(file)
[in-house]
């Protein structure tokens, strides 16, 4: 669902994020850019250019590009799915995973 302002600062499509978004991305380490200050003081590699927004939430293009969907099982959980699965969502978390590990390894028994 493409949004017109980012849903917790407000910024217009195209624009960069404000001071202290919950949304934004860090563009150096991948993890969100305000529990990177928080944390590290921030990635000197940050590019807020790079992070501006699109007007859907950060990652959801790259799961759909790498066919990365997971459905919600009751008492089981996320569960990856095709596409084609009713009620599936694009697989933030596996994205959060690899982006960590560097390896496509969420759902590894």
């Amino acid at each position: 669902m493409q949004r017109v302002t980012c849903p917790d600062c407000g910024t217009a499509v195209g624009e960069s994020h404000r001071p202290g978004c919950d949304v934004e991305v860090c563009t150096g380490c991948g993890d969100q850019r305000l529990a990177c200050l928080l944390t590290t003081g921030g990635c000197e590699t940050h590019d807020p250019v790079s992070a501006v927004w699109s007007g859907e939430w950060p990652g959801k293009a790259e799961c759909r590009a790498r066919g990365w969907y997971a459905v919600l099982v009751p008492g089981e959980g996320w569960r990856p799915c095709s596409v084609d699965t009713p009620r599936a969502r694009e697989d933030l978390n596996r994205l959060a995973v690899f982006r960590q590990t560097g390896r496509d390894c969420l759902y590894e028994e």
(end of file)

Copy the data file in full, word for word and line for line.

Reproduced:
[in-house]
């Protein structure tokens, strides 16, 4: 669902994020850019250019590009799915995973 302002600062499509978004991305380490200050003081590699927004939430293009969907099982959980699965969502978390590990390894028994 493409949004017109980012849903917790407000910024217009195209624009960069404000001071202290919950949304934004860090563009150096991948993890969100305000529990990177928080944390590290921030990635000197940050590019807020790079992070501006699109007007859907950060990652959801790259799961759909790498066919990365997971459905919600009751008492089981996320569960990856095709596409084609009713009620599936694009697989933030596996994205959060690899982006960590560097390896496509969420759902590894």
């Amino acid at each position: 669902m493409q949004r017109v302002t980012c849903p917790d600062c407000g910024t217009a499509v195209g624009e960069s994020h404000r001071p202290g978004c919950d949304v934004e991305v860090c563009t150096g380490c991948g993890d969100q850019r305000l529990a990177c200050l928080l944390t590290t003081g921030g990635c000197e590699t940050h590019d807020p250019v790079s992070a501006v927004w699109s007007g859907e939430w950060p990652g959801k293009a790259e799961c759909r590009a790498r066919g990365w969907y997971a459905v919600l099982v009751p008492g089981e959980g996320w569960r990856p799915c095709s596409v084609d699965t009713p009620r599936a969502r694009e697989d933030l978390n596996r994205l959060a995973v690899f982006r960590q590990t560097g390896r496509d390894c969420l759902y590894e028994e």